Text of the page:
The Blood of San Gennaro
If you go to Naples – and please go to Naples – a city where life is lived on the streets and people are ready to smile and laugh at the smallest thing. The poor are rich. They have what really matters: family and community. And they are so open to anyone who obviously loves them and their beautiful city.
And if you go, try and go during the Feast of San Gennaro which takes place in the cathedral of Naples. The cathedral houses a vial of the blood of Saint Januarius (San Gennaro), the city’s patron saint, which is brought out twice a year, on the first Saturday in May and on the 19 September, when the dried blood usually liquefies. If the blood fails to liquefy, then legend has it that disaster will befall Naples.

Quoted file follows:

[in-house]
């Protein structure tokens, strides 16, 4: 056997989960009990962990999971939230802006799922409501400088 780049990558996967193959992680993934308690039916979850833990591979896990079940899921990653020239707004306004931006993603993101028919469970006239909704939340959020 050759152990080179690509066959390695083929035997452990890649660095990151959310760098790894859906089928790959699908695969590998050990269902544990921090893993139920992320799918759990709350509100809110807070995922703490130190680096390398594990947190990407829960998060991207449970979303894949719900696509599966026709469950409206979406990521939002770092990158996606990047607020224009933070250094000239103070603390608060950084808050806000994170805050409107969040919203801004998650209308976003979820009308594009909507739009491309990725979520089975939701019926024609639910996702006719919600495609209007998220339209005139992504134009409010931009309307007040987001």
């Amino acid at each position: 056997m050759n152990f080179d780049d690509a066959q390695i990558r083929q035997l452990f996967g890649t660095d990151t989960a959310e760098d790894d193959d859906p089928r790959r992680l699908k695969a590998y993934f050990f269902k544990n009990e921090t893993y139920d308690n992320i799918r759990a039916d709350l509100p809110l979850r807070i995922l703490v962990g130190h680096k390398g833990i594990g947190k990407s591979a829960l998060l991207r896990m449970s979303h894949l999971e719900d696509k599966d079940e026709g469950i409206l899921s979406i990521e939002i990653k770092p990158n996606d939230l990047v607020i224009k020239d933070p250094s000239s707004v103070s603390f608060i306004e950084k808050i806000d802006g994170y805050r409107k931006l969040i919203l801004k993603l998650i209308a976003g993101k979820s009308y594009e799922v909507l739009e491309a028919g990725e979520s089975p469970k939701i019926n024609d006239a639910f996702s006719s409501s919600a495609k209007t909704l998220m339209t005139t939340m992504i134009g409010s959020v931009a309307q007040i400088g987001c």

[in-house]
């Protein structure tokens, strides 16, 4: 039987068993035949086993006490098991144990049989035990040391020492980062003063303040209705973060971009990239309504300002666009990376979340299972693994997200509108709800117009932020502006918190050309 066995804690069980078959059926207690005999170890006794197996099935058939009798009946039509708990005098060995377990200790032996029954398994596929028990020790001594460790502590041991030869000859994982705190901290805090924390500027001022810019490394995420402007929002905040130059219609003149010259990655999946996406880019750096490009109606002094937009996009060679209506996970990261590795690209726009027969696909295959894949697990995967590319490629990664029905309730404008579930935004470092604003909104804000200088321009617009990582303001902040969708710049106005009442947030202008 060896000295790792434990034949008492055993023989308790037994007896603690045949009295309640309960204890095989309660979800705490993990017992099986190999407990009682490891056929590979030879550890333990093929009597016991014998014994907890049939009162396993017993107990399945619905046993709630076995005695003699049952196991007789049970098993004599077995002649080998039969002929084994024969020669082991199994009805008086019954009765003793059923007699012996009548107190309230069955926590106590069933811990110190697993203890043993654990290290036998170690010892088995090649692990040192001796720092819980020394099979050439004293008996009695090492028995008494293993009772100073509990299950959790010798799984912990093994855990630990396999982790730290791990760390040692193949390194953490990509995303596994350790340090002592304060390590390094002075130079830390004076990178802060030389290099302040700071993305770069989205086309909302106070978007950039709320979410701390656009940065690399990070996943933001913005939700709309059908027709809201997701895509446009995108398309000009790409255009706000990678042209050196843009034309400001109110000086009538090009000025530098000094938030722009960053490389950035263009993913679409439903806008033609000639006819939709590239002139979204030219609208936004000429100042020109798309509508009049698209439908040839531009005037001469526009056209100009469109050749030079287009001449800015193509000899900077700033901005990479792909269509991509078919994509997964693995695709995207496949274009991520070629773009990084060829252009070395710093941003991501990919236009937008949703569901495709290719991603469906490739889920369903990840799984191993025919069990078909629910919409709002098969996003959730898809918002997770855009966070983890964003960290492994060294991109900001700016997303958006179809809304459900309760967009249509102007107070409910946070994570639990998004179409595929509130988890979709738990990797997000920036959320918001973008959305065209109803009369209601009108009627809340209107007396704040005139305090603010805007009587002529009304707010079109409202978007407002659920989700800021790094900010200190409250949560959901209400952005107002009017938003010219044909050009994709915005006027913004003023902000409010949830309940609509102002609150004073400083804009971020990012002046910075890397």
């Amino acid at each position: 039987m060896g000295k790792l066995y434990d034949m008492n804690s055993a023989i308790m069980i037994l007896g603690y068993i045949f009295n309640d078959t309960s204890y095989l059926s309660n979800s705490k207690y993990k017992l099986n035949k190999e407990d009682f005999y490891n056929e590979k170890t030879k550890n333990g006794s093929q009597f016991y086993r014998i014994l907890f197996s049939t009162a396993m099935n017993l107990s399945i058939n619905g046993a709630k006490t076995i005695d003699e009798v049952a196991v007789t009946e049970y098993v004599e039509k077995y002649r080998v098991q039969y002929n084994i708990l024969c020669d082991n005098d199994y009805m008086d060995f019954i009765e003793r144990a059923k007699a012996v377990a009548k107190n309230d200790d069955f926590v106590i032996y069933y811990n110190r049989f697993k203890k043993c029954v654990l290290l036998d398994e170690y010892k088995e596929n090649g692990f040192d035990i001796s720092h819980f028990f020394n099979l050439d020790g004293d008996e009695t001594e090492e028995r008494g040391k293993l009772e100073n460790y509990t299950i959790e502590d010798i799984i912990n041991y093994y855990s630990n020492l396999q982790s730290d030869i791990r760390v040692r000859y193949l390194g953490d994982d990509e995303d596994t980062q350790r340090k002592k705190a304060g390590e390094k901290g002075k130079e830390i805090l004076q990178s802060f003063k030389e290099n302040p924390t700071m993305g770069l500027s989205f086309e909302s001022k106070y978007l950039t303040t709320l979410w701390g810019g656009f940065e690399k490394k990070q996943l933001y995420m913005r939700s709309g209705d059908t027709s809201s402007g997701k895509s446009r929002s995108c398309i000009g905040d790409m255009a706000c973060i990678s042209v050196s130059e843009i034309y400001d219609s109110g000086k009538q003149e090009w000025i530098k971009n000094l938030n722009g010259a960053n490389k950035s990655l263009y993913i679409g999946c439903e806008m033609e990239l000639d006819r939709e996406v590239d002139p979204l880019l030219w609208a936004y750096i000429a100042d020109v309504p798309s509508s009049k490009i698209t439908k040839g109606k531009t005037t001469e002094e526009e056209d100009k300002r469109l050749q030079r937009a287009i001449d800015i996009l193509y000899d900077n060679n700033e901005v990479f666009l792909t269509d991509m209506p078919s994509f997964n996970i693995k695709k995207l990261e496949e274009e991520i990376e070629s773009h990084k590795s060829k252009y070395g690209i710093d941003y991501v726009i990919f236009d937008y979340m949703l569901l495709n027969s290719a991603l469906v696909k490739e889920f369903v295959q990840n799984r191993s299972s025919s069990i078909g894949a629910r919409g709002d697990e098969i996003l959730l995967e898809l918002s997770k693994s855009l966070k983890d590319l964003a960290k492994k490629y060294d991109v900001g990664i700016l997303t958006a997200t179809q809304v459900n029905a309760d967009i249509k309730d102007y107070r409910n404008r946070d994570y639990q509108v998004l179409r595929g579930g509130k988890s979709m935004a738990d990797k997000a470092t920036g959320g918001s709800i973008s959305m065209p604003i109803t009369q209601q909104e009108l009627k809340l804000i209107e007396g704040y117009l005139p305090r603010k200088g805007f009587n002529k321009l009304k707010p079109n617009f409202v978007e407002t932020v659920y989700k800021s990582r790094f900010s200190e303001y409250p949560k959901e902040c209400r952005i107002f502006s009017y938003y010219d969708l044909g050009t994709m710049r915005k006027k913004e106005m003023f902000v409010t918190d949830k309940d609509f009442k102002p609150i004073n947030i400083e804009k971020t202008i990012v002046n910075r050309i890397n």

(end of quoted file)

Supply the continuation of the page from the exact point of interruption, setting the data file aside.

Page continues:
You don’t have to be a Catholic or even a believer to be moved by the emotion in the cathedral on those days.
On March 21, 2015, the blood in the vial appeared to liquify during a visit by Pope Francis. This was taken as a sign of the saint’s favour of the pope. The blood didn’t liquify when Pope Benedict XVI visited in 2007.
The cathedral is full – the pews filled up early and now there is only standing room. Outside, crowds gather, waiting, waiting, waiting for the good news that the blood has liquified.
Finally, the cardinal appears – the blood in the vial has liquified. Naples is safe once again.